Who said anything about relying on doubt? I would think it not need be said that you should ask and furthermore you are now taking this conversation and twisting it just for the sake of arguing. You are using the word content that is a completely different story. This entire thread is about the description of products. And yes the description is part of content but it is the one part that you are almost certainly allowed to use. So I made no finite statement, still haven't made any finite statement, but I was definitively accused of giving poor advice; how does that happen?
Of all the brands that I have worked with on this level Napoleon was the toughest. A 12 digit industry, at the time super hot rebranding efforts international conglomerate level type s***. And let me tell you something, get their description wrong and you will have a problem. Go trying to reinvent the wheel as I said and they will get pissed because they already did it perfectly and they don't want you f****** up their branding by trying to describe it yourself. We're talking about product descriptions not just blatantly running around and grabbing the manufacturer's content, ripping blog posts off and copying entire pages, no you can't do that obviously. Descriptions yes you can most likely. Most likely, Most likely = make sure. Like it did the first time I said it.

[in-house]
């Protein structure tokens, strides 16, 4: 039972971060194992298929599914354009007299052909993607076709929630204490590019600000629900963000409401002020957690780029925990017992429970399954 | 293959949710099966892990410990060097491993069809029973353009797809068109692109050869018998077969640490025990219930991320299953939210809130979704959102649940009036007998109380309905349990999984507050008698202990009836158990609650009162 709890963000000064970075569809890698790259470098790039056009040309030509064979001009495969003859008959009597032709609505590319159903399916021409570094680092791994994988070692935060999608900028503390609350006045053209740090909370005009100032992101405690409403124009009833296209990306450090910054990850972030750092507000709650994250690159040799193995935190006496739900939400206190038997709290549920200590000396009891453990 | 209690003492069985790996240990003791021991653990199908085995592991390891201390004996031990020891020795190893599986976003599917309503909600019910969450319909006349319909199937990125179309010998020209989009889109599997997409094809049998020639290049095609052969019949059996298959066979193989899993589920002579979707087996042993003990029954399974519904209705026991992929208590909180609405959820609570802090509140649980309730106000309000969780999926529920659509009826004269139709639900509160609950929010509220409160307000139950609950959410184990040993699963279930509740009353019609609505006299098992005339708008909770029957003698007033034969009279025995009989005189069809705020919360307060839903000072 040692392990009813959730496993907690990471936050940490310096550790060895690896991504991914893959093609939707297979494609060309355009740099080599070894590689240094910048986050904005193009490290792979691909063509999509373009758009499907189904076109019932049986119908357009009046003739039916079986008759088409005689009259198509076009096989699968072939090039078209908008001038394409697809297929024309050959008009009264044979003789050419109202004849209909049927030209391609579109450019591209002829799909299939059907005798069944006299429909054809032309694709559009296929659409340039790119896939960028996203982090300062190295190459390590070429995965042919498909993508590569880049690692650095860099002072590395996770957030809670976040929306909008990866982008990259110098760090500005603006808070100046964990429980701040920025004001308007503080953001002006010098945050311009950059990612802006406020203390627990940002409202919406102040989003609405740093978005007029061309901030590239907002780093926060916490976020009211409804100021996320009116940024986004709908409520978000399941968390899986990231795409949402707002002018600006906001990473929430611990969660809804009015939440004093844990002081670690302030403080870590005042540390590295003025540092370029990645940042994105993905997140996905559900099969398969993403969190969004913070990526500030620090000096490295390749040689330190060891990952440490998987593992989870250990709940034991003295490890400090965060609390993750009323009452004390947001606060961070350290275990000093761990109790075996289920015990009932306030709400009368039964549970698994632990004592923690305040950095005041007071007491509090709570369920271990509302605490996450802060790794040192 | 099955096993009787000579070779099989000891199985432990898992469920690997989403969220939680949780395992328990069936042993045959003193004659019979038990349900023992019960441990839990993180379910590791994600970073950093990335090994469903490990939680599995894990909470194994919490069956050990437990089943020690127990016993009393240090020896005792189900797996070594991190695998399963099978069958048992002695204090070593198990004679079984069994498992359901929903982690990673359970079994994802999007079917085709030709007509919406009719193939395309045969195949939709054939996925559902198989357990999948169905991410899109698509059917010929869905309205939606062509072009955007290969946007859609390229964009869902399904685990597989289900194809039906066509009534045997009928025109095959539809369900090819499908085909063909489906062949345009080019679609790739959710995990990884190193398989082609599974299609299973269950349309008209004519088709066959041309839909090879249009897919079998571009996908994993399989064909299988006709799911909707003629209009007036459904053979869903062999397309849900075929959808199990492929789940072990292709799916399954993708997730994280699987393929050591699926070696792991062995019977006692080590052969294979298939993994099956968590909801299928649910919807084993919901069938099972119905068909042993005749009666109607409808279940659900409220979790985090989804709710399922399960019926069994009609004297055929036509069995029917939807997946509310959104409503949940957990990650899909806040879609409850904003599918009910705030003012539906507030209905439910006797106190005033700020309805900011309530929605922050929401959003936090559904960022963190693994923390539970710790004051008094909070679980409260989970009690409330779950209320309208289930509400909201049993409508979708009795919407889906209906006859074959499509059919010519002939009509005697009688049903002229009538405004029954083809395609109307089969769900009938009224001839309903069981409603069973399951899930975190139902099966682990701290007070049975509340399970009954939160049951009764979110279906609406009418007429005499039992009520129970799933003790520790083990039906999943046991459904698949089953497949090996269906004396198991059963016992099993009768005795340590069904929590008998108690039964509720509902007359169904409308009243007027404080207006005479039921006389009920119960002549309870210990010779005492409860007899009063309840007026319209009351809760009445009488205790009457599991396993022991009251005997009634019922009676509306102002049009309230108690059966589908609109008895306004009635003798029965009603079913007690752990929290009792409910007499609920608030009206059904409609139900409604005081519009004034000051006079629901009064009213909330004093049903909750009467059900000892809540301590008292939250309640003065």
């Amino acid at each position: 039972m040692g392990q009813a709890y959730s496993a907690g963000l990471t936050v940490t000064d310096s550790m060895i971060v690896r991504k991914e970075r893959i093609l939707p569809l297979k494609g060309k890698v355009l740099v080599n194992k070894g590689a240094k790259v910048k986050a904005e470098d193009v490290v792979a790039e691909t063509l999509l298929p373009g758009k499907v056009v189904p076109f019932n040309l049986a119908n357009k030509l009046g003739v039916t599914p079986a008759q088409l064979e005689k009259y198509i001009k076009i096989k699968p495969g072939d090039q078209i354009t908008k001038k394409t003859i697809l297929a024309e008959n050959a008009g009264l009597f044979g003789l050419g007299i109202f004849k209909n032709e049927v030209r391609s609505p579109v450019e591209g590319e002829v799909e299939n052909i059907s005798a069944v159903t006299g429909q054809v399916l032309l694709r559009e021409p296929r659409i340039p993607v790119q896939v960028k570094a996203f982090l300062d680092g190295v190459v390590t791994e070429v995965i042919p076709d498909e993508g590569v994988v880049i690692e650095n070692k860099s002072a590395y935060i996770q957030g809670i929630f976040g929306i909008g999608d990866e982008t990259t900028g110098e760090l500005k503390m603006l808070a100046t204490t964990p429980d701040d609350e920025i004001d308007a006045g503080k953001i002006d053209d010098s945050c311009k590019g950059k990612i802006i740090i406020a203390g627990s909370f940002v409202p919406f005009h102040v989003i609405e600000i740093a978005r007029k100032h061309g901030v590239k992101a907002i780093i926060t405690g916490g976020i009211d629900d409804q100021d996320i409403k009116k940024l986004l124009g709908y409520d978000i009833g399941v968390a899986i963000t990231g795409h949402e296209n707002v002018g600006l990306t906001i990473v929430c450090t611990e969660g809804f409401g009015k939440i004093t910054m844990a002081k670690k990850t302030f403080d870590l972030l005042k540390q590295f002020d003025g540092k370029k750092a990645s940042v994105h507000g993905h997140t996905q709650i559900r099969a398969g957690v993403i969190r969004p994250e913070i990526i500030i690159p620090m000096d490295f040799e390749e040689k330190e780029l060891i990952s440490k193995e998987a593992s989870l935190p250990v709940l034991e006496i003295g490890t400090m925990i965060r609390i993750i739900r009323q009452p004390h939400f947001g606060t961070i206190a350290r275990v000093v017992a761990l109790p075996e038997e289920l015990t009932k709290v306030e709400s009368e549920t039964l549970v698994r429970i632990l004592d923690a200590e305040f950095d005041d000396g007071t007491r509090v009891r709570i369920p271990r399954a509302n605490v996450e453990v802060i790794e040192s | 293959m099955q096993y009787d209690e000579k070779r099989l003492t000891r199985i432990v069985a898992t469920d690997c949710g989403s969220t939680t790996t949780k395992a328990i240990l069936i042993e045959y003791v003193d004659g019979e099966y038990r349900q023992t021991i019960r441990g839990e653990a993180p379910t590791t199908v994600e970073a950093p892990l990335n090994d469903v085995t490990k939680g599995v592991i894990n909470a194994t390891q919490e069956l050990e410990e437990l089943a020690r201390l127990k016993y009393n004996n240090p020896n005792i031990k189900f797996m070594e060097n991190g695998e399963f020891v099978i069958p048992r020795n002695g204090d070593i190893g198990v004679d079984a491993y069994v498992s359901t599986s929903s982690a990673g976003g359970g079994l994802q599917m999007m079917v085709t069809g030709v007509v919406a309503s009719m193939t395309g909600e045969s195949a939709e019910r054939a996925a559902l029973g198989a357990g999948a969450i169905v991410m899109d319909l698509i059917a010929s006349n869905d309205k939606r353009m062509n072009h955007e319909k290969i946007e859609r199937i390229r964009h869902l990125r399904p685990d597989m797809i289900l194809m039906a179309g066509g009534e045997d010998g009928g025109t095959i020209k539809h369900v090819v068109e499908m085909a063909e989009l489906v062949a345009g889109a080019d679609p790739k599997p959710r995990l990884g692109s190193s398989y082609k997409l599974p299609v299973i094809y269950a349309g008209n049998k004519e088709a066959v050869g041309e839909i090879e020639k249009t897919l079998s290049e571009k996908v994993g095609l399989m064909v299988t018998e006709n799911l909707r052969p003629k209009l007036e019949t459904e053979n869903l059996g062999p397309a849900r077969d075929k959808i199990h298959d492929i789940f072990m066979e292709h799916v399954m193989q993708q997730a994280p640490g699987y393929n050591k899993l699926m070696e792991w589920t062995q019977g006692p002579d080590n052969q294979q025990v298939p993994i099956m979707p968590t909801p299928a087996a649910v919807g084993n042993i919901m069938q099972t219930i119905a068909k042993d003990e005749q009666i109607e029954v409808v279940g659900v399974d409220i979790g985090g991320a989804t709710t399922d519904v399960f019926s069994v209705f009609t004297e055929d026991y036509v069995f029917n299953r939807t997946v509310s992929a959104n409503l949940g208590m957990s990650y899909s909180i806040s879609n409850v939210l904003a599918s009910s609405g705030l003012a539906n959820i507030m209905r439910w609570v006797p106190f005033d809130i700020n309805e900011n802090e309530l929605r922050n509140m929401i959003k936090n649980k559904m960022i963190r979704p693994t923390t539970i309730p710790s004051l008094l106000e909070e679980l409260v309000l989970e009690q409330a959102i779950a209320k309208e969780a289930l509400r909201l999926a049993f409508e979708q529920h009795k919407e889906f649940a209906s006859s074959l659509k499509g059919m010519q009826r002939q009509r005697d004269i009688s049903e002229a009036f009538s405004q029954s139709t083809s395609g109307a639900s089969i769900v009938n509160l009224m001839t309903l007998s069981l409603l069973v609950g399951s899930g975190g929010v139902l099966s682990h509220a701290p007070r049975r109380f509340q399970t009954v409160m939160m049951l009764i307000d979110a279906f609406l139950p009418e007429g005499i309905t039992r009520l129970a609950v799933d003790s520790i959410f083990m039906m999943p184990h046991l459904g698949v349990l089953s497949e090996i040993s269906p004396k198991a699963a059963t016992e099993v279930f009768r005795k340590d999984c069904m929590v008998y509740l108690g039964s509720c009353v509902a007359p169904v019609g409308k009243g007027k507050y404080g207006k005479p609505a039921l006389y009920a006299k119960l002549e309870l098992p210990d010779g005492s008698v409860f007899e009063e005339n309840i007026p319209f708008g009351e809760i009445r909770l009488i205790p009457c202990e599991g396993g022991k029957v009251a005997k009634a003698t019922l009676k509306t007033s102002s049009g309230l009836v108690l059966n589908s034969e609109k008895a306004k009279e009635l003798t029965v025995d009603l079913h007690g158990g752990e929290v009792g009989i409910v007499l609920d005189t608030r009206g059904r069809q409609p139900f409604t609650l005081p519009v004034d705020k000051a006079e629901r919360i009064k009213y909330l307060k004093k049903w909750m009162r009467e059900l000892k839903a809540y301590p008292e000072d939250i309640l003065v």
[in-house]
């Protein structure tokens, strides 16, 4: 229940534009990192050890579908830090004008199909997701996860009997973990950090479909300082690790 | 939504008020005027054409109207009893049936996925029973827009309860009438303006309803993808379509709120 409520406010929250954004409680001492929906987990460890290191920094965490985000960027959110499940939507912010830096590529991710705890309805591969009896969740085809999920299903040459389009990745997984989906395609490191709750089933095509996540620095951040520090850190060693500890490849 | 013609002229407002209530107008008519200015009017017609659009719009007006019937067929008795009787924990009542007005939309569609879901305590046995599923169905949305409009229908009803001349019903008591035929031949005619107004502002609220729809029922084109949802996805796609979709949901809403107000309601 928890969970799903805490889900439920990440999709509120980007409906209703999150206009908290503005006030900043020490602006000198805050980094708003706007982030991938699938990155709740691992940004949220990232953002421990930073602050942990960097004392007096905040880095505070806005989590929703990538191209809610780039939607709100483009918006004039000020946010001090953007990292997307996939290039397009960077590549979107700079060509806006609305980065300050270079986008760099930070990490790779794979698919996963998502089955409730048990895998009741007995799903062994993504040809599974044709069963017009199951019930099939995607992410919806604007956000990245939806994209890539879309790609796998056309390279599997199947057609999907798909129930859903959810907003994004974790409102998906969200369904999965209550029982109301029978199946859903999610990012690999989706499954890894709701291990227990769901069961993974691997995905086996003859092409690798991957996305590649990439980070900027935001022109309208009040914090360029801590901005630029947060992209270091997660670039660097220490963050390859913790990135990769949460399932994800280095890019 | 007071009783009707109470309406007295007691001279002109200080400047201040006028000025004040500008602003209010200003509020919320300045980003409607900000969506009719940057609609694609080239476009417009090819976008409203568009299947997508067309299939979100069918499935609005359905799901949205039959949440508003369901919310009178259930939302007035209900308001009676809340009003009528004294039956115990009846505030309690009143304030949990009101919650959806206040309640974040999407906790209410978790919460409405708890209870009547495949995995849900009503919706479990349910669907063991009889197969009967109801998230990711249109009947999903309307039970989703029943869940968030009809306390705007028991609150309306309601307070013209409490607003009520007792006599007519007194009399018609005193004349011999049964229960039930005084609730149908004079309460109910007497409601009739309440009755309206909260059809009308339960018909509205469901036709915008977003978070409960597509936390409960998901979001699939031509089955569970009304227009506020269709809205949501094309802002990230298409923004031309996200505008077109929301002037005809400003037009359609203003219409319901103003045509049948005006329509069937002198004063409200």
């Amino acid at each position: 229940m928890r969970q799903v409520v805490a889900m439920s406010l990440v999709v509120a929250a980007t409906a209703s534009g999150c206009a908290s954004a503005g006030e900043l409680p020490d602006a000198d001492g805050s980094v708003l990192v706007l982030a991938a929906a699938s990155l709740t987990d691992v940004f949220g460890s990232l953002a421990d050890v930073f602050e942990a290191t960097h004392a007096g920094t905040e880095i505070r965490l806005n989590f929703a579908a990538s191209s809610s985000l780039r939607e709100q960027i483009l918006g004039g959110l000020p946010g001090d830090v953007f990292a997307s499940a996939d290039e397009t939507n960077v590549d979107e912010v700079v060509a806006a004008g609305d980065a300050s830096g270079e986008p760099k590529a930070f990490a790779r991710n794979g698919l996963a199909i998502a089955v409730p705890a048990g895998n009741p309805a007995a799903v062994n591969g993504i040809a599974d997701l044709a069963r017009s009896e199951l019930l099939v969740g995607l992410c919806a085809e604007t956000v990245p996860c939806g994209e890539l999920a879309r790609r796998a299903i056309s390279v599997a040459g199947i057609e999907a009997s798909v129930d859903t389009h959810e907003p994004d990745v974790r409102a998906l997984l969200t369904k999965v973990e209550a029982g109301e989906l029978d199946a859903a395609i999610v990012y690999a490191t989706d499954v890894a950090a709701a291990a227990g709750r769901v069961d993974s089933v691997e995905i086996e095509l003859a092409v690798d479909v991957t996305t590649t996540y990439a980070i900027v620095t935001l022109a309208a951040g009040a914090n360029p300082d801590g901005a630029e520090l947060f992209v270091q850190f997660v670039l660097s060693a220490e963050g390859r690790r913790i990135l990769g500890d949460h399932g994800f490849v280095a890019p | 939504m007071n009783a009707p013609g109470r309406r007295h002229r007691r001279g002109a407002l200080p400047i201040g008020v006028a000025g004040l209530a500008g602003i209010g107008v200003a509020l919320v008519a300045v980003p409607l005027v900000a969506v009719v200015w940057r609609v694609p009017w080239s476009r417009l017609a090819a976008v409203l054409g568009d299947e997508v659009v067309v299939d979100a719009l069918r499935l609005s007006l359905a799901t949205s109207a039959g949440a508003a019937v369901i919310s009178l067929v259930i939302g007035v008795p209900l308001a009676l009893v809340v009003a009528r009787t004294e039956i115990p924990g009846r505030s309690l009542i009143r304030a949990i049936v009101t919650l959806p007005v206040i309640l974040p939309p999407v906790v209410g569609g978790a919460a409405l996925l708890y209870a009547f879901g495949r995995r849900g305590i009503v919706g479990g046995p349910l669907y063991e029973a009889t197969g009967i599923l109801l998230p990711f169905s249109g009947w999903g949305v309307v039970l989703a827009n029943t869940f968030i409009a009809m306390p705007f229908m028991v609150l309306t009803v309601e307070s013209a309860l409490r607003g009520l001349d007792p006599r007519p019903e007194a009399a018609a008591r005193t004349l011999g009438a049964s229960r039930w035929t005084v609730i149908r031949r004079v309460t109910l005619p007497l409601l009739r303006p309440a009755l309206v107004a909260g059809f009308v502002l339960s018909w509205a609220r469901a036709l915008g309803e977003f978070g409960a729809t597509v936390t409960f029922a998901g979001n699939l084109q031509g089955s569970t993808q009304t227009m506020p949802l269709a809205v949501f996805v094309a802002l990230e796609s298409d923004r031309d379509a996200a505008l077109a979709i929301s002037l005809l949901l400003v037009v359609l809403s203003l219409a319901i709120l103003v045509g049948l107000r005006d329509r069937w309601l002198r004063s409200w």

Mike 🎩 » Daniel
"indeed. I would go as far as to say it matters not either way. I seriously doubt there is a single vendor out there that would have a problem with you using the manufacturer description for the products you have permission to sell."
I disagree. I know of plenty of manufacturers that would take issue with their resellers using their content. I also know plenty that do not mind one bit.
Your statement encourages people to assume that the manufacturer won't care. That's the part that I'm talking about as bad advice. The proper thing to do would be to discuss it with the manufacturer and see in writing what they allow and do not allow.
The word 'content' changes nothing. The description created by the manufacturer of a product belongs to them. How it is used by others, or not used, is 100% up to them.